Phil Sim

Web, media, PR and… footy

The Ultimate Email Configuration

I’m kind of obsessive about experimenting with new ways to manage and process my email but I think my obsession can now finally come to the end. Let me present to you, ladies and gentlemen, the ultimate email configuration.

Before we start: If you have anything less than a 22-inch monitor then stop reading this article, get in your car, drive down to a computer dealer and buy one. They’re cheap as chips these days and once you have a decent sized monitor you’ll open up all sorts of possibilities in terms of how you configure your windows and screen real estate to enable you to process more information and become more productive.
 
Ok, so this is a GMail solution and it makes use of the recent Multiple Panes lab feature. Broadly speaking, we split our email into 3 panes. One to process mail, two for items that need to be actioned and the third for items that are just passing through. It looks likes this:
 
gmail
So first thing to do is firstly go into your lab settings and enable it. 
 
gmail2
By default, Multiple Panes puts your additional panes to the right of the main menu. However, even with my 24-inch monitor, I still found that I wasn’t seeing enough of the subject heading to be able to reliably see what the mail was about. So instead, we’re going to put the pane underneath the Inbox.
 
The point of this configuration is to keep you Inbox nice and tidy at all times. We want to keep it down to less than 10 mails at all time. So every time we read an email we do one of two things – star it or archive it.
 
Underneath the Inbox panel, we have a panel for Starred Items. These are emails you need to come back to and either reply or action but can’t do immediately. Having them in a panel underneath the inbox means they are there as a constant reminder that you have items to attend to, and you’ll find yourself trying to knock them off anytime you have a free moment to keep that panel as tidy as your inbox. To only show starred items, put is:starred in pane 1.
 
The bottom panel is what I call my ‘Throughbox’. My throughbox is for mail that is just passing through. Newsletters, alerts, mailing lists and so forth. None of this stuff needs to be actioned so it doesn’t need to come through your inbox, but you still want to see what comes through just in case there’s something you really should be on top of. So you set up another pane just for these emails. I’ve found it to be far more effective than something like Otherinbox, which just didn’t work for me at all. To set up your Throughbox, create a label and then for every single post that you don’t need to show up in your inbox, immediately click Filter Messages Like These under the More Actions button. Then tell the filter to skip your inbox and add the Throughbox label. Then go back into your Multiple Inboxes settings and put in label:throughbox in panel 2.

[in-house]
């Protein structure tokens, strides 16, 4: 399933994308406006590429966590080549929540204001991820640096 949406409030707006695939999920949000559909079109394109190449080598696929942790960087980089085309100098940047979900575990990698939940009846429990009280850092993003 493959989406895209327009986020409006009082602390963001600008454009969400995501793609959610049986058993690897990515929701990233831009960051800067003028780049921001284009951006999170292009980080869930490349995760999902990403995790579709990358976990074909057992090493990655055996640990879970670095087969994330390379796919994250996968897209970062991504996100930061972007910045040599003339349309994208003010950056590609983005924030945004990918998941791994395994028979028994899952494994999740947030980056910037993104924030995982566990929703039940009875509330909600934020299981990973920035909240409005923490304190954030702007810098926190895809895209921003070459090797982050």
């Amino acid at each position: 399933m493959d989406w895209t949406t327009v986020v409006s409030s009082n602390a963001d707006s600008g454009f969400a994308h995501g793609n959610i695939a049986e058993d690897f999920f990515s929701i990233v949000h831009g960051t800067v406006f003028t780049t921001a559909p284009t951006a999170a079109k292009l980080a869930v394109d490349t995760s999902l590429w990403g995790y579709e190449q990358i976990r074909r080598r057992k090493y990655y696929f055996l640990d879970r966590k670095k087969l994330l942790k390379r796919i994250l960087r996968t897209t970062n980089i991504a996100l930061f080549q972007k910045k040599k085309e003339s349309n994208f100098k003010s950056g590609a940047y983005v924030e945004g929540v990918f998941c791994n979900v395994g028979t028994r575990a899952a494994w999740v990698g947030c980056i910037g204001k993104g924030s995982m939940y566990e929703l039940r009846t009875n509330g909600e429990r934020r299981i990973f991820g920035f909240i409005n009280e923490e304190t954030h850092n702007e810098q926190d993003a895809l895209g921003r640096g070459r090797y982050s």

I’ve been using this configuration for a week now and it’s Friday afternoon and I’m actually going to leave the office with an empty inbox! I reckon it will take a good month before I’ve trapped the majority of lists and so forth I’ve ended up on and have them sailing through the throughbox rather than clogging up my inbox, but this has already made a major difference to mail processing capabilities. GMail Labs is sheer genius. There’s so much innovation flowing out of Google and into the labs, but I can’t help but imagine what we’d see if they allowed developers outside of Google to add Gmail extensions to the labs.

Filed under: AJAX Challenge,

Gmail getting there but still needs unthread

As a long-time Gmail user I’ve been overjoyed at some of the additions that Google have added to the Gmail platform via the Labs features.

Being able to add widgets to my Gmail sidebars has been wonderful – it’s particularly nice to be able to see my calendar from within the mail environment.

However, I can’t believe for all this progress Google has still not addressed the fundamental issue that stops many from embracing the gmail platform – which is the forced threading option. Its an issue I blogged about more than two years ago and there’s still no solution.

Quite simply, if you send out emails to groups, then Gmail is close to unusable. All your replies come in under the one thread and you can soon build up a conversation of dozens if not hundreds of messages in the one thread which makes it not only impossible to sort, find and use but it means you can miss messages that get buried under others.

C’mon Google, give users the option to thread or not and you’ll instantly make the service more usable for many more users. One thing Google has to recognise is when your thinking of rolling out this across the enterprise you have to take into account the needs of all users – and right not I can imaging lots of people in sales and marketing finding gmail unusable due to threading. Yes, you can let them use a desktop client via IMAP but surely an unthreading option is not that hard.

I’m certainly not the only one who thinks this way.

Filed under: Google,

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